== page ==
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Re: Gender roles: The pressure of Prince Charming

Post by maybegenius » September 28th, 2010, 2:05 am

Interesting topic :)

Personally, I feel like strict gender roles are potentially hurtful for everyone. Not only does it dictate how males and females are "supposed" to act and interact, but it completely disregards those who are struggling with their gender identity. Because gender is not always tied to biological sex, which is something a lot of people don't really think about. Gender is a socially constructed norm, which we are constantly reshaping and breaking down. And that all leads to one truth: gender's really pretty fluid. Yeah, we can argue that certain traits are "stereotypes for a reason" and women/men are naturally inclined toward *insert trait here*, but overall, they're just norms. They're not laws.

Hannah Moskowitz wrote a blog I enjoyed called The Boy Problem that deals with how boys in YA have kind of been stripped down and sanitized into these two-dimensional foils for the female characters. I don't entirely agree with some of her points, but it's all definitely food for thought. I don't think it's a secret that YA is written and consumed predominantly by women, so MCs in YA tend to be overwhelmingly female. Most of those books include some sort of romantic element, which means there's going to be a male love interest (lesbian love interests are, of course, few and far between).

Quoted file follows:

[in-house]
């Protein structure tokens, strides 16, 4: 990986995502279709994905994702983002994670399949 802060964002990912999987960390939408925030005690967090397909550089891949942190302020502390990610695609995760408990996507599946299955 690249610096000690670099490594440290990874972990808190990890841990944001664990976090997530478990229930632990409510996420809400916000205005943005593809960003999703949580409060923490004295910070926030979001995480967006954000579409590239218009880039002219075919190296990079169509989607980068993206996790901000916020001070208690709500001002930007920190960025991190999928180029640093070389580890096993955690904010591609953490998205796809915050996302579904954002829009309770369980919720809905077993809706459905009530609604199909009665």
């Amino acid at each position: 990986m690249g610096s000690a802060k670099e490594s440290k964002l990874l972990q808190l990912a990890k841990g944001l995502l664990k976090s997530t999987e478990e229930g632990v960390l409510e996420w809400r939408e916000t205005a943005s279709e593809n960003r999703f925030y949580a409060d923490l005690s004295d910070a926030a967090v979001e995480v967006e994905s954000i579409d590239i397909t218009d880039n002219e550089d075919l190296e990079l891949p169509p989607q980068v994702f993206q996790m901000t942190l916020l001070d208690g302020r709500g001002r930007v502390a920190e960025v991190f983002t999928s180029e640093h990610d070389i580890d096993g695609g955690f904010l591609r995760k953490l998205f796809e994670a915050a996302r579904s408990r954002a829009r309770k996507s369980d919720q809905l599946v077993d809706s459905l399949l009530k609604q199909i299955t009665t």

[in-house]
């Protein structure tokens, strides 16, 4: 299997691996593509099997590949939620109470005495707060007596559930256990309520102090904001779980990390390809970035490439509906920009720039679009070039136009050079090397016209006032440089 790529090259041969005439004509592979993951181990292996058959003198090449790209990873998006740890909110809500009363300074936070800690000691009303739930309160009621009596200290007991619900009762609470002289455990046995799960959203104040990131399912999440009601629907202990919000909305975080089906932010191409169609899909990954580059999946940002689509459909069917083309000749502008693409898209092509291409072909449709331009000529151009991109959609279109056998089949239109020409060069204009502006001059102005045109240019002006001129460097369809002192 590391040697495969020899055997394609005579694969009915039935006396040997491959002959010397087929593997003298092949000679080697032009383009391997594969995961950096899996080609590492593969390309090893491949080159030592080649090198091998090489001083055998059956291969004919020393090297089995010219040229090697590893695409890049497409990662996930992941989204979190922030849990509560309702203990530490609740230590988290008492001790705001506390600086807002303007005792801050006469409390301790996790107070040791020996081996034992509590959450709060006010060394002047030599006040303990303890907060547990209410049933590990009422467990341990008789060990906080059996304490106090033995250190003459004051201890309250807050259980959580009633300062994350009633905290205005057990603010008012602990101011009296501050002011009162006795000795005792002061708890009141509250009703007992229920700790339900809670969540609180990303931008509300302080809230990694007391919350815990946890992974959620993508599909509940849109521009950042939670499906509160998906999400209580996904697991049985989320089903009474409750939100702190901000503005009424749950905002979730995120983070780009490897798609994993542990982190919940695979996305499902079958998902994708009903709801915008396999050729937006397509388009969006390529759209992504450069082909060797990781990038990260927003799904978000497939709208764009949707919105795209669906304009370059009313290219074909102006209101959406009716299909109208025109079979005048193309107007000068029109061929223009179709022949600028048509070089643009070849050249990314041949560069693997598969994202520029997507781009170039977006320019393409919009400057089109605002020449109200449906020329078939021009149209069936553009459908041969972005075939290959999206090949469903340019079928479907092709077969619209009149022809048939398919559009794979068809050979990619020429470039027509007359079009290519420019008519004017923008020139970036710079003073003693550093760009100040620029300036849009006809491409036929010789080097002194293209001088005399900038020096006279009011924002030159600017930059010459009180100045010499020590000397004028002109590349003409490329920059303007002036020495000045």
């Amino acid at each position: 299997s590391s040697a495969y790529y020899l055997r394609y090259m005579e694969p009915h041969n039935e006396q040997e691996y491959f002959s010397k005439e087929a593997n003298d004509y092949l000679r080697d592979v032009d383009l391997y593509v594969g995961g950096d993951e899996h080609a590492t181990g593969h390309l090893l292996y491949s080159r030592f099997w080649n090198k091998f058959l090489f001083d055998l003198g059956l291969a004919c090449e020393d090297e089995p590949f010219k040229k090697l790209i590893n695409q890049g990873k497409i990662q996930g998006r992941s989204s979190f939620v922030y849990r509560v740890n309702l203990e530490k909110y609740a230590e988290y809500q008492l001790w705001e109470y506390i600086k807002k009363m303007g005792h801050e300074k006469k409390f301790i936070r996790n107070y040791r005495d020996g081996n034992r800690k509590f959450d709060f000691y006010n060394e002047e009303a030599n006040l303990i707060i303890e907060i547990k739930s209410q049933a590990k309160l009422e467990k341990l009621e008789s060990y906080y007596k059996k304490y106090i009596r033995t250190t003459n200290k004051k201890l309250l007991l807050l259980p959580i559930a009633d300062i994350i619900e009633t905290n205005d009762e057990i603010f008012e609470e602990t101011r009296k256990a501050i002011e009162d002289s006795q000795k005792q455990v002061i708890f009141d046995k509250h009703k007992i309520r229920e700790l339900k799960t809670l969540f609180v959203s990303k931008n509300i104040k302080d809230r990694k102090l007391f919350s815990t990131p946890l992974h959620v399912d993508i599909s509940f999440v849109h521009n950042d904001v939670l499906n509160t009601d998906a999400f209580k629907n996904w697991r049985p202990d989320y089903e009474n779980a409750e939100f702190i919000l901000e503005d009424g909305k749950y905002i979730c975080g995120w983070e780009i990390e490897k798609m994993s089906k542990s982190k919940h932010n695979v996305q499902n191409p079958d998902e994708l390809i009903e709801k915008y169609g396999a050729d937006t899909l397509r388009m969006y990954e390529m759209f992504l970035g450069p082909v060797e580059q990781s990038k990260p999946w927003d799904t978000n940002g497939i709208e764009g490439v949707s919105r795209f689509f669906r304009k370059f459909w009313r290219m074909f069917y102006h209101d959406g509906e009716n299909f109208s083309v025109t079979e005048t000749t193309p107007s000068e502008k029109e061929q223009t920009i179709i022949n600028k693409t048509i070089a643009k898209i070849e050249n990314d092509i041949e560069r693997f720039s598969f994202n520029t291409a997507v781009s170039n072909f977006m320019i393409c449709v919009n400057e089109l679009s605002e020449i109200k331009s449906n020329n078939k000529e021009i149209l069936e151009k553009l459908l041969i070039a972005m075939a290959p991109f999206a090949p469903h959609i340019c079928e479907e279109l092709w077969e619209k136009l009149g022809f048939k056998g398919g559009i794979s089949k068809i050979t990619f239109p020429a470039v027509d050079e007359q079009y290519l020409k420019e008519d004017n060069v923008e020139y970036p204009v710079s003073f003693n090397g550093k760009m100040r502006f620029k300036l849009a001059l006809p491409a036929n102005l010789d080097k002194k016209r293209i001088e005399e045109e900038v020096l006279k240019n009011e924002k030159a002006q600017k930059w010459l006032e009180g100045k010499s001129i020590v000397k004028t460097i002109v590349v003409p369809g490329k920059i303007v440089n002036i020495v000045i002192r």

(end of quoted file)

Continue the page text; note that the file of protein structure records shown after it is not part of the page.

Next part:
It can be easy for an author to fall into a trap that so often plagues male-centric storylines - the love interest is flat. They only exist to BE the love interest. They're a prop, not a person. Where male MCs have their Bond Bombshells and Manic Pixie Dream Girls, female MCs have their Prince Charmings and their Bad Boys. These aren't characters; they're plot devices. They exist to Help The Main Character Learn Something About Themselves.

Do I think the Prince Charming trope sets up unreasonable expectations for boys? Sure, to an extent. Really, I think the trouble is that we're portraying this idea that love isn't about an equal joining of two imperfect people who happen to work together, but of a fleshed-out MC and a cardboard-cutout significant other to "complete" them. It happens in stories directed at either gender, and it's equally unrealistic for both.

And I'm not going to pretend it's easy to write a love interest that isn't like, "Hey, how's it going, I'm just here to look hot and kiss the main character." It's hard to do. It involves infusing them with their own story and personality. But I think it's really, really worth it to examine our love interests and try to make them as strong and individualized as possible. Maybe let them have a subplot that DOESN'T involve the MC. Or something.